$9 Billion, 910 Jobs

The President Barack Hussein Obama administration, between 2009 and 2011, gave out $9 billion in stimulus money for solar and wind projects. As a result, 910 long-term “direct” jobs, those that are operation and maintenance oriented, were created. At the same time, 4,600 “indirect” jobs, those indirectly supported by the operation and maintenance jobs, were created. So if you combine the two types of jobs, you get 5,510 jobs created, or about $1.63 million for each job created.

The American Recovery and Reinvestment Act (the stimulus) of 2009 included Section 1603, a grant program run through the Treasury Department. The National Renewable Energy Laboratory (EREL), part of the U.S. Department of Energy (DOE), provided approximately $9.0 billion to 197 large wind projects and 23,692 photovoltaic (PV) projects.

In its report, “Preliminary Analysis of the Jobs and Economic Impacts of Renewable Energy Projects Supported by the 1603 Treasury Grant Program,” the EREL said that the 910 “direct jobs” were “significantly less than the number of [indirect] jobs supporting manufacturing and associated supply chains.”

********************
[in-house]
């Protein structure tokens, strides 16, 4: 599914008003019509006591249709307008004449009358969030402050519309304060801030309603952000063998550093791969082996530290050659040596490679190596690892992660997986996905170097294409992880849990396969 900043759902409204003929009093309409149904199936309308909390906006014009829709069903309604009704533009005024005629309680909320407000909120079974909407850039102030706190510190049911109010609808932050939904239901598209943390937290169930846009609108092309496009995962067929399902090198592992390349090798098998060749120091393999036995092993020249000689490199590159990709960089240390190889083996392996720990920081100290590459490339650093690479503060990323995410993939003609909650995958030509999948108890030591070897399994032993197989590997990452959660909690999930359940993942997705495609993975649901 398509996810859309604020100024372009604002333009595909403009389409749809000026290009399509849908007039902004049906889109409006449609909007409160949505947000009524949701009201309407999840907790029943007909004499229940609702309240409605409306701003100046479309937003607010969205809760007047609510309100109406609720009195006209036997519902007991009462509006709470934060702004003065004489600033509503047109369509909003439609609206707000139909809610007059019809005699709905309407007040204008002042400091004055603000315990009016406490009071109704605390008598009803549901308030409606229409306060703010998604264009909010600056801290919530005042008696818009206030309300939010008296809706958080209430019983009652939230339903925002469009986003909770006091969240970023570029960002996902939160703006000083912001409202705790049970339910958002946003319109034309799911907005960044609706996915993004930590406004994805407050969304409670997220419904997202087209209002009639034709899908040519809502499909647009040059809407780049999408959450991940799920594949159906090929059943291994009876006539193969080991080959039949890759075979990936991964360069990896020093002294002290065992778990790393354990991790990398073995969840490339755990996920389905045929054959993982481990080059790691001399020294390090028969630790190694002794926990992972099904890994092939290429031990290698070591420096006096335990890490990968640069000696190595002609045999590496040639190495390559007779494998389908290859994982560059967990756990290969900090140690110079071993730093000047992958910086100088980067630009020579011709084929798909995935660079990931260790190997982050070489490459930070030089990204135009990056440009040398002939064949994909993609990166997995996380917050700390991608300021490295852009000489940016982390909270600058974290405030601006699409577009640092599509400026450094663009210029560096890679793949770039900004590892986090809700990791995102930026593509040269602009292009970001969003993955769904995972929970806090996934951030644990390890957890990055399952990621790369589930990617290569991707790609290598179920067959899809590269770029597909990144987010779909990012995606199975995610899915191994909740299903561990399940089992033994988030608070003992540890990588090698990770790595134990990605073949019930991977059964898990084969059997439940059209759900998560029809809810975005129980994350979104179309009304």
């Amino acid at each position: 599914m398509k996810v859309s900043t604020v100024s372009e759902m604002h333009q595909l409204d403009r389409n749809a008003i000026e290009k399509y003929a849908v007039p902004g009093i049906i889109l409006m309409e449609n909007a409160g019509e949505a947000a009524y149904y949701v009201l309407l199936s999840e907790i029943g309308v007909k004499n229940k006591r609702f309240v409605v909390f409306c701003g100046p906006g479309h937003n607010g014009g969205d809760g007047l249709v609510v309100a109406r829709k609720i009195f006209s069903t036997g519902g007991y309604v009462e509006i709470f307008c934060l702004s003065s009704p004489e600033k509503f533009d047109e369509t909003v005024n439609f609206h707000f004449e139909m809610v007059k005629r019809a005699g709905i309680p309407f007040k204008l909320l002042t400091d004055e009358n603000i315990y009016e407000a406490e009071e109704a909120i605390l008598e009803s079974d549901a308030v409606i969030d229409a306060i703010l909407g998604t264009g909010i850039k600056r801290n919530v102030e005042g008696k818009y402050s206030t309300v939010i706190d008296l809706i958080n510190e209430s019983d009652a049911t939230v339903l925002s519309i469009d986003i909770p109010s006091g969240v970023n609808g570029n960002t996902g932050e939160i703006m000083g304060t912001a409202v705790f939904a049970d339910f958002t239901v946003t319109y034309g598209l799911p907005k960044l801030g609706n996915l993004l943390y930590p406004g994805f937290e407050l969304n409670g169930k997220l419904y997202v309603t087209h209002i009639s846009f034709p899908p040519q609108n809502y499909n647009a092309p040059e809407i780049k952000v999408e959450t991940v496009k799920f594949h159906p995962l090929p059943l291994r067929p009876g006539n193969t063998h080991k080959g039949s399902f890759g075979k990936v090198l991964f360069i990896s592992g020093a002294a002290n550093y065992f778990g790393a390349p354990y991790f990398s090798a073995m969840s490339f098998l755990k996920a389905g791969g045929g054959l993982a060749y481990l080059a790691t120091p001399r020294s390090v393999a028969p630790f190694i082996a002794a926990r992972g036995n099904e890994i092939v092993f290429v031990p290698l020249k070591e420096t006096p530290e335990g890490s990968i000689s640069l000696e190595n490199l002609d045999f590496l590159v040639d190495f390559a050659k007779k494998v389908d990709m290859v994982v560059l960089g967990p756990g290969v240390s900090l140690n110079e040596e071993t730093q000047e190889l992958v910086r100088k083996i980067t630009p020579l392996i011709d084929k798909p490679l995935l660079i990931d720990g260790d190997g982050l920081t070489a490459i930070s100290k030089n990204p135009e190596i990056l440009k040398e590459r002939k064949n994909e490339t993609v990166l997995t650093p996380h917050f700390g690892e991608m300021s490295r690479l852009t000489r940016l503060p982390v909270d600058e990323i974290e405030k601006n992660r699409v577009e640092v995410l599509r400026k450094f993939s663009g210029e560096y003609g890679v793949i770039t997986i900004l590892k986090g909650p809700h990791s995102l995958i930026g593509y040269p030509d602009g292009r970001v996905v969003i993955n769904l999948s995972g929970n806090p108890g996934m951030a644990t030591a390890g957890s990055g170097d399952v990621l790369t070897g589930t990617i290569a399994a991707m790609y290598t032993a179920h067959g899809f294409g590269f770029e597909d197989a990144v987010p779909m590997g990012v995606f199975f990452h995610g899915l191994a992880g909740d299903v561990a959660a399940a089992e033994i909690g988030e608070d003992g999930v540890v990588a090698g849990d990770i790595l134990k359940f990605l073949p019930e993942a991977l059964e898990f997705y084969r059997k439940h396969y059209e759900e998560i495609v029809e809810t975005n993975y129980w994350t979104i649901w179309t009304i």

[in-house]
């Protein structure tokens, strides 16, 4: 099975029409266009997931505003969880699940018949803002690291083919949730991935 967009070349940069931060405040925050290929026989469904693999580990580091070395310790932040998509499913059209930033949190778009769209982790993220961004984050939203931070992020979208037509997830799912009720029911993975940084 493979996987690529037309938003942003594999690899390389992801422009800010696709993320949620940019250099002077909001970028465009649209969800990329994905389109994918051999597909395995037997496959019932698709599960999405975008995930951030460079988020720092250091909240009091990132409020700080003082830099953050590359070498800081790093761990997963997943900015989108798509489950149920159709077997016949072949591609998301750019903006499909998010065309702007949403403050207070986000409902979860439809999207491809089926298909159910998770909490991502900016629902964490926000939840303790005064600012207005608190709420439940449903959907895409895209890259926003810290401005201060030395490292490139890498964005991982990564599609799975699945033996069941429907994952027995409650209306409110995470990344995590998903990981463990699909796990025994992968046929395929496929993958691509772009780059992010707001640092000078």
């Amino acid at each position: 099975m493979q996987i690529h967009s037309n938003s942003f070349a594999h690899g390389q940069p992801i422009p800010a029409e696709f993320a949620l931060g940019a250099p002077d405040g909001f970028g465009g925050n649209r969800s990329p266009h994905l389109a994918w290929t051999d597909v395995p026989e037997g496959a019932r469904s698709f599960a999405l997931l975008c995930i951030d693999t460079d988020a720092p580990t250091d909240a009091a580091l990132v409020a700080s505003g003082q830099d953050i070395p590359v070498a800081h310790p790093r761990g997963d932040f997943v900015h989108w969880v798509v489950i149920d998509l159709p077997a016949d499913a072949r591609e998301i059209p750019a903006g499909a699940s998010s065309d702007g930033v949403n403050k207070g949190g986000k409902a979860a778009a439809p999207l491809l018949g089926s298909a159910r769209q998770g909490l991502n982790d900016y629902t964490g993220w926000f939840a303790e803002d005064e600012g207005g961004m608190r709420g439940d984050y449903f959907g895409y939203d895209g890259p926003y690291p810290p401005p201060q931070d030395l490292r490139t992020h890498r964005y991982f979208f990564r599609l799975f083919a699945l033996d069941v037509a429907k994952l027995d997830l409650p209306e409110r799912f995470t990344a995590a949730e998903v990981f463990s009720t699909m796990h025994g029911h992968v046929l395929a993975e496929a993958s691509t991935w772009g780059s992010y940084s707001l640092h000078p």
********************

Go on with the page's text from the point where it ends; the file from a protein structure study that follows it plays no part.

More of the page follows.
The EREL relied upon Jobs and Economic Development Impact (JEDI) computer models to calculate the number of jobs created. Ultimately the grant program spent $9 billion to create 910 jobs that are designed to last about 30 years. If you look only at these jobs, each one cost about $9.8 million to create. Private sector businesses spend thousands of dollars creating jobs and training new employees. But the government spends $9.8 million per job.

Could the “doing fine” private sector have done a better job with $9 billion. Probably, but we’ll never know because:

  • the government has no profit incentive
  • the $9 billion has already been spent
  • the $9 billion was spent on projects with dubious (at best) economic justification
  • the jobs were created not to be economically viable, but because the DOE had to grant the money
  • the primary purpose of the money being granting was to “stimulate” the economy
  • the secondary purpose of the money being granting was to promote green energy

But that’s just my opinion.

Please visit RWNO, my personal web site.

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